In FIG. 4, the first cross struts 403 connect first side band 401 and second side band 402 at regular intervals, in particular at adjacent troughs, thereby forming cells, e.g., 430. In alternative embodiments, the number of first cross struts 403 may differ from that illustrated in FIG. 4. For example, the first cross-struts 403 may connect the first band 401 and second band 402 at regular intervals at, for example, every second trough, or every third trough, or every fourth trough, etc., thereby making larger cells. In still other embodiments, the first cross struts 403 may connect the first side band 401 and second side band 402 at varying intervals, for example, the varying interval pattern may be: adjacent trough, third trough, adjacent trough, fourth trough, adjacent trough, third trough, etc. (not shown), or another pattern, as may be appropriate for a particular use, thereby making a variety of differently sized cells along the main stent component. The first cross-struts 403 may each have the same width relative to each other and to the side bands 401, 402, as shown in FIG. 4. Alternatively, the first cross-struts 403 may have a different width from the first and second side bands 401, 402, or a different width from each other, as appropriate for a particular use. In addition, first cross-struts 403 may comprise a straight member or may contain one or more loops, thereby forming square cells similar to those taught by the '303 patent or triangular cells as taught in the '062 patent. The cross struts may connect adjacent or offset troughs of the first and second side bands 401, 402. As shown in FIG. 4, differently shaped cross-struts, or no cross-struts may alternatively be employed in a single stent design depending on the particular use of the stent so that a stent having different cell shapes may be formed.

The main stent component 400 in the embodiment depicted in FIG. 4 tapers at each end. In particular, the length of the cross struts 403 shorten toward each end of the main stent component 400, so that the first and second bands 401, 402 become closer together and eventually are connected directly at points of connection 404 and 405. Alternatively, in embodiments without cross struts, the undulations may become more shallow to create a tapered end on the flattened ribbon of the main stent component.

Extending from the end of either side band 401 and 402 in FIG. 4 are end bands 406 and 407. Thus, a first end band 406 extends from the end of the first side band 401 in a direction offset from the general direction of the first side band 401. A second end band 407 extends from the end of the second side band 402 in a general direction offset from the general direction of the second side band 402 and opposite the first end band. The first end band 406 and second end band 407 each have an undulating pattern. The first end band 406 has troughs (e.g. 418, 419) that face toward the first side band 401 and peaks (e.g. 422, 423) that face away from the first side band 401. Likewise, the second end band 407 has troughs (e.g. 420, 421) that face toward the second side band and peaks (e.g. 424, 425) that face away from the second side band 402. The first end band 406 connects directly to the first side band 401 at, e.g., trough 418; however, as the first end band 406 angularly extends away from the first side band, second cross-struts 426 connect the first end band 406 to the first side band 401. Likewise, the second end band 407 connects directly to the second side band 402 at, e.g., trough 420; however, as the second end band 407 angularly extends away from the second side band, second cross-struts 426 connect the second end band 407 to the second side band 402. As depicted in FIG. 4, the second cross struts 426 may contain one or more loops between points of connection with adjacent end bands and/or side bands. The peaks of the first end band 406 and second end band 407 optionally may have additional circular structures extending from the peaks (e.g. 423, 424) as depicted by FIG. 4.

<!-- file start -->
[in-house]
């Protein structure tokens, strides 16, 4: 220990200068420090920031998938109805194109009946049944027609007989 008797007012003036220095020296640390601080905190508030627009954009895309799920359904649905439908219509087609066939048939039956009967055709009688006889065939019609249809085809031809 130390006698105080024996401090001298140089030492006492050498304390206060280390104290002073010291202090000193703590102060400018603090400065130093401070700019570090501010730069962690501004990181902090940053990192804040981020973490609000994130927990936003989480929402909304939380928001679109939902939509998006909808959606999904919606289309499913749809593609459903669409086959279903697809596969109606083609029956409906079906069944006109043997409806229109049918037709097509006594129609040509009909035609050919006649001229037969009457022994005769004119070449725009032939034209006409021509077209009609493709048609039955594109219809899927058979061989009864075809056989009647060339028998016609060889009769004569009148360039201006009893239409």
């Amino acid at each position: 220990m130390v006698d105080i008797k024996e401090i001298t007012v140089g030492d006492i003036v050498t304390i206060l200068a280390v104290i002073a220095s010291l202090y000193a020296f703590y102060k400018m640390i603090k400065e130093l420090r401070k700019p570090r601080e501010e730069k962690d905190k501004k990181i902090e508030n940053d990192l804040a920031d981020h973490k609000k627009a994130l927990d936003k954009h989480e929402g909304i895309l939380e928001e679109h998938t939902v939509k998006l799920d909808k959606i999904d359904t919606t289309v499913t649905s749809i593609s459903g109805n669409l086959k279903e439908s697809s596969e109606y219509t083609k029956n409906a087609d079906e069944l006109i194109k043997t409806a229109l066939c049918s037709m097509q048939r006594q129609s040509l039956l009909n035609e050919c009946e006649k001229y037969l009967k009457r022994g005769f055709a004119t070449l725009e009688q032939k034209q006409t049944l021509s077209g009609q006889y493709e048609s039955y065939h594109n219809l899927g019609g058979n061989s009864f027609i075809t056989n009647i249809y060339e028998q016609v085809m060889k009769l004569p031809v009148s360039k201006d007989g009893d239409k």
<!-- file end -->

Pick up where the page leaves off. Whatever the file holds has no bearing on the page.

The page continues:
In addition, a third end band 408 is arranged generally parallel to first end band 406, with troughs facing each other and connecting directly, e.g. 427, to said first end band. A fourth end band 409 is arranged generally parallel to second end band 407, with troughs facing each other and connecting directly, e.g. 428, to said second end band. The third end band 408 and fourth end band 409 each have an undulating pattern.

FIG. 5 illustrates a helically coiled stent wherein the main stent component 400 forms a tubular structure and the end bands of the ribbon secure the ends of the tubular structure. The undulating design of the main stent component 400 forms a helical, tubular structure, in which the coils of the helix self-arrange to create variable and/or uniform spacing along the longitudinal axis of the tubular structure, e.g. 431, 432, between helical cycles, e.g. 433, 434, 435, as depicted in FIG. 5. Because the stent 400 forms a helix, the first side band 401 and the second side band 402 of the ribbon, may be spaced apart to various extents.

The helical main stent component 500 may also be secured by embedding the tubular structure in a longitudinal polymer layer as in FIG. 5 and/or FIG. 6, rather than by locking mechanisms or welding alone. The longitudinal polymer layer comprises a biocompatible material. The stent in FIG. 6 is rotated slightly compared to that in FIG. 5 so that the second cross-strut 426 having a loop is visible. Also identified are the first band 401, the second band 402, a first cross strut 403, and a cell 430.